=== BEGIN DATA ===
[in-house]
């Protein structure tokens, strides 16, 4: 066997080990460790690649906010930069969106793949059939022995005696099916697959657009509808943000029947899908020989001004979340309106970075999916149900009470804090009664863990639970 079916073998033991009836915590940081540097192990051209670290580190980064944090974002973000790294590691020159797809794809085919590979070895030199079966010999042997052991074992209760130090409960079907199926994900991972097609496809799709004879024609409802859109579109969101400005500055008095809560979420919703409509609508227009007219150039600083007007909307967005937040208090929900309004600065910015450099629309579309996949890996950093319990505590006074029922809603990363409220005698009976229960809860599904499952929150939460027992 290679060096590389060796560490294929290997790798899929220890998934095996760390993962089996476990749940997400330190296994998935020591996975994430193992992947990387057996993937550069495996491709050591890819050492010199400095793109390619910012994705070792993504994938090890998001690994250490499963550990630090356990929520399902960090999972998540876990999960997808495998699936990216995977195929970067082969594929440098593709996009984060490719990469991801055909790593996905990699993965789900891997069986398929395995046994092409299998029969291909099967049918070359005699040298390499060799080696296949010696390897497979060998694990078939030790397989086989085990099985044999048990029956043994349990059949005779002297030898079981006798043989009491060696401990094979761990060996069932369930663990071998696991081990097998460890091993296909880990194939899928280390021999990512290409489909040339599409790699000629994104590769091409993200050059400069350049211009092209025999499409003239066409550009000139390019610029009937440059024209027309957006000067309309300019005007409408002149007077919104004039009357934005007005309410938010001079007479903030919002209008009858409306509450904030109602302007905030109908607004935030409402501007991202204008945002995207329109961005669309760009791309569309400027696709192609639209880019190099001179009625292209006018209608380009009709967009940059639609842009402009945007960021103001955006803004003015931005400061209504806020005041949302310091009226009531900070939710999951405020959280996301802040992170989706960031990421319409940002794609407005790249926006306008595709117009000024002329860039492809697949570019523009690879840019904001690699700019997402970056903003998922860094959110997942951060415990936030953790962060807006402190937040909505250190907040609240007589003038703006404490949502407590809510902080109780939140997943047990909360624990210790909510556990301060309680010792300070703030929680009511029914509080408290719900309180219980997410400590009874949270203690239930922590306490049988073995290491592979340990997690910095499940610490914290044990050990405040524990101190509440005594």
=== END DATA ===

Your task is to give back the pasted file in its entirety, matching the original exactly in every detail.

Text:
[in-house]
């Protein structure tokens, strides 16, 4: 066997080990460790690649906010930069969106793949059939022995005696099916697959657009509808943000029947899908020989001004979340309106970075999916149900009470804090009664863990639970 079916073998033991009836915590940081540097192990051209670290580190980064944090974002973000790294590691020159797809794809085919590979070895030199079966010999042997052991074992209760130090409960079907199926994900991972097609496809799709004879024609409802859109579109969101400005500055008095809560979420919703409509609508227009007219150039600083007007909307967005937040208090929900309004600065910015450099629309579309996949890996950093319990505590006074029922809603990363409220005698009976229960809860599904499952929150939460027992 290679060096590389060796560490294929290997790798899929220890998934095996760390993962089996476990749940997400330190296994998935020591996975994430193992992947990387057996993937550069495996491709050591890819050492010199400095793109390619910012994705070792993504994938090890998001690994250490499963550990630090356990929520399902960090999972998540876990999960997808495998699936990216995977195929970067082969594929440098593709996009984060490719990469991801055909790593996905990699993965789900891997069986398929395995046994092409299998029969291909099967049918070359005699040298390499060799080696296949010696390897497979060998694990078939030790397989086989085990099985044999048990029956043994349990059949005779002297030898079981006798043989009491060696401990094979761990060996069932369930663990071998696991081990097998460890091993296909880990194939899928280390021999990512290409489909040339599409790699000629994104590769091409993200050059400069350049211009092209025999499409003239066409550009000139390019610029009937440059024209027309957006000067309309300019005007409408002149007077919104004039009357934005007005309410938010001079007479903030919002209008009858409306509450904030109602302007905030109908607004935030409402501007991202204008945002995207329109961005669309760009791309569309400027696709192609639209880019190099001179009625292209006018209608380009009709967009940059639609842009402009945007960021103001955006803004003015931005400061209504806020005041949302310091009226009531900070939710999951405020959280996301802040992170989706960031990421319409940002794609407005790249926006306008595709117009000024002329860039492809697949570019523009690879840019904001690699700019997402970056903003998922860094959110997942951060415990936030953790962060807006402190937040909505250190907040609240007589003038703006404490949502407590809510902080109780939140997943047990909360624990210790909510556990301060309680010792300070703030929680009511029914509080408290719900309180219980997410400590009874949270203690239930922590306490049988073995290491592979340990997690910095499940610490914290044990050990405040524990101190509440005594």